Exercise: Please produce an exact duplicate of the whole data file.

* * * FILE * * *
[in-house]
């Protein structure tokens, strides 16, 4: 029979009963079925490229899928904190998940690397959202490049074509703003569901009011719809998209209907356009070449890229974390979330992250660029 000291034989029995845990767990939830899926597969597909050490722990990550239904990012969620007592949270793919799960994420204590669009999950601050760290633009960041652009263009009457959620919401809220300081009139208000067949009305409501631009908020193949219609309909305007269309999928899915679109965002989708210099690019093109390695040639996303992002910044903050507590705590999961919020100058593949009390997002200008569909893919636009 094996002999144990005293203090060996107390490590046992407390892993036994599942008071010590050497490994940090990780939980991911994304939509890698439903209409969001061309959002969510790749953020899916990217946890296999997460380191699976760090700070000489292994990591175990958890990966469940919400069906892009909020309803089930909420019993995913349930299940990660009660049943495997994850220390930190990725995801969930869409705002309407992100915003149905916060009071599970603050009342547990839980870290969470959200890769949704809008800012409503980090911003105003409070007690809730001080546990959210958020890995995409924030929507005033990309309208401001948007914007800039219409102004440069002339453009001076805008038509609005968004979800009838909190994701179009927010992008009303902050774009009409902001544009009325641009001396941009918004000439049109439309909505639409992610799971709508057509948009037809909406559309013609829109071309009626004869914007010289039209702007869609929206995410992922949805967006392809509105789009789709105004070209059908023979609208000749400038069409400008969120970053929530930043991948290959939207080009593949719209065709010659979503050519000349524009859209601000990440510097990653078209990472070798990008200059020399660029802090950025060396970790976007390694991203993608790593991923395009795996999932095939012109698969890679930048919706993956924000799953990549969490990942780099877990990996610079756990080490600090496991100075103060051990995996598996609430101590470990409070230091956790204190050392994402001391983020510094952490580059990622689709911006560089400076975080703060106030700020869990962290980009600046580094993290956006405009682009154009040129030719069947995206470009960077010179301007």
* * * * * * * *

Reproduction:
[in-house]
């Protein structure tokens, strides 16, 4: 029979009963079925490229899928904190998940690397959202490049074509703003569901009011719809998209209907356009070449890229974390979330992250660029 000291034989029995845990767990939830899926597969597909050490722990990550239904990012969620007592949270793919799960994420204590669009999950601050760290633009960041652009263009009457959620919401809220300081009139208000067949009305409501631009908020193949219609309909305007269309999928899915679109965002989708210099690019093109390695040639996303992002910044903050507590705590999961919020100058593949009390997002200008569909893919636009 094996002999144990005293203090060996107390490590046992407390892993036994599942008071010590050497490994940090990780939980991911994304939509890698439903209409969001061309959002969510790749953020899916990217946890296999997460380191699976760090700070000489292994990591175990958890990966469940919400069906892009909020309803089930909420019993995913349930299940990660009660049943495997994850220390930190990725995801969930869409705002309407992100915003149905916060009071599970603050009342547990839980870290969470959200890769949704809008800012409503980090911003105003409070007690809730001080546990959210958020890995995409924030929507005033990309309208401001948007914007800039219409102004440069002339453009001076805008038509609005968004979800009838909190994701179009927010992008009303902050774009009409902001544009009325641009001396941009918004000439049109439309909505639409992610799971709508057509948009037809909406559309013609829109071309009626004869914007010289039209702007869609929206995410992922949805967006392809509105789009789709105004070209059908023979609208000749400038069409400008969120970053929530930043991948290959939207080009593949719209065709010659979503050519000349524009859209601000990440510097990653078209990472070798990008200059020399660029802090950025060396970790976007390694991203993608790593991923395009795996999932095939012109698969890679930048919706993956924000799953990549969490990942780099877990990996610079756990080490600090496991100075103060051990995996598996609430101590470990409070230091956790204190050392994402001391983020510094952490580059990622689709911006560089400076975080703060106030700020869990962290980009600046580094993290956006405009682009154009040129030719069947995206470009960077010179301007």